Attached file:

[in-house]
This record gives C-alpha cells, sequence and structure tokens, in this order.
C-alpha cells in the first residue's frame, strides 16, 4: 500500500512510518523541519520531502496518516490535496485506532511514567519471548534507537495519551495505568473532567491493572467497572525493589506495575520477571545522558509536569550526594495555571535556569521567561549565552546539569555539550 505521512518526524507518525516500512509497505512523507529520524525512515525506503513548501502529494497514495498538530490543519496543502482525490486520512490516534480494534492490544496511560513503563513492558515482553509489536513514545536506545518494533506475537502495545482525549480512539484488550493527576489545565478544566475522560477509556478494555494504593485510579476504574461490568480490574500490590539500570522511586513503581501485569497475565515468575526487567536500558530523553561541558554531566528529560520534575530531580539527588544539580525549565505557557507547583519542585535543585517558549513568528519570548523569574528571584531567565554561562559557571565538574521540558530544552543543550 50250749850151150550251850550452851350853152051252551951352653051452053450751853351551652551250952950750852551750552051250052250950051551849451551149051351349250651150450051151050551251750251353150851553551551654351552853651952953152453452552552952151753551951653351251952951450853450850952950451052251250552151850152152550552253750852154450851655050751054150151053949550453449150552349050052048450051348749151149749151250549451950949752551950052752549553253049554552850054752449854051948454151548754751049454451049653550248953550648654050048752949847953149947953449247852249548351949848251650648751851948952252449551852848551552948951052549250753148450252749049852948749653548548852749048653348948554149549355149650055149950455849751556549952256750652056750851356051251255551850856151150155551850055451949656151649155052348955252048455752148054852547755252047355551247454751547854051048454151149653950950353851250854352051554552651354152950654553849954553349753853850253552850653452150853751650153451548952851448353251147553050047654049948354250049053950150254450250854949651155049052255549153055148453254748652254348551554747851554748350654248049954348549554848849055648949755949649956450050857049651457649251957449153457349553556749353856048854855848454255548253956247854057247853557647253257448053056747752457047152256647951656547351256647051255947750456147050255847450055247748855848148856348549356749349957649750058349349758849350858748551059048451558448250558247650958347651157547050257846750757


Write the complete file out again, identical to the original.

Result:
[in-house]
This record gives C-alpha cells, sequence and structure tokens, in this order.
C-alpha cells in the first residue's frame, strides 16, 4: 500500500512510518523541519520531502496518516490535496485506532511514567519471548534507537495519551495505568473532567491493572467497572525493589506495575520477571545522558509536569550526594495555571535556569521567561549565552546539569555539550 505521512518526524507518525516500512509497505512523507529520524525512515525506503513548501502529494497514495498538530490543519496543502482525490486520512490516534480494534492490544496511560513503563513492558515482553509489536513514545536506545518494533506475537502495545482525549480512539484488550493527576489545565478544566475522560477509556478494555494504593485510579476504574461490568480490574500490590539500570522511586513503581501485569497475565515468575526487567536500558530523553561541558554531566528529560520534575530531580539527588544539580525549565505557557507547583519542585535543585517558549513568528519570548523569574528571584531567565554561562559557571565538574521540558530544552543543550 50250749850151150550251850550452851350853152051252551951352653051452053450751853351551652551250952950750852551750552051250052250950051551849451551149051351349250651150450051151050551251750251353150851553551551654351552853651952953152453452552552952151753551951653351251952951450853450850952950451052251250552151850152152550552253750852154450851655050751054150151053949550453449150552349050052048450051348749151149749151250549451950949752551950052752549553253049554552850054752449854051948454151548754751049454451049653550248953550648654050048752949847953149947953449247852249548351949848251650648751851948952252449551852848551552948951052549250753148450252749049852948749653548548852749048653348948554149549355149650055149950455849751556549952256750652056750851356051251255551850856151150155551850055451949656151649155052348955252048455752148054852547755252047355551247454751547854051048454151149653950950353851250854352051554552651354152950654553849954553349753853850253552850653452150853751650153451548952851448353251147553050047654049948354250049053950150254450250854949651155049052255549153055148453254748652254348551554747851554748350654248049954348549554848849055648949755949649956450050857049651457649251957449153457349553556749353856048854855848454255548253956247854057247853557647253257448053056747752457047152256647951656547351256647051255947750456147050255847450055247748855848148856348549356749349957649750058349349758849350858748551059048451558448250558247650958347651157547050257846750757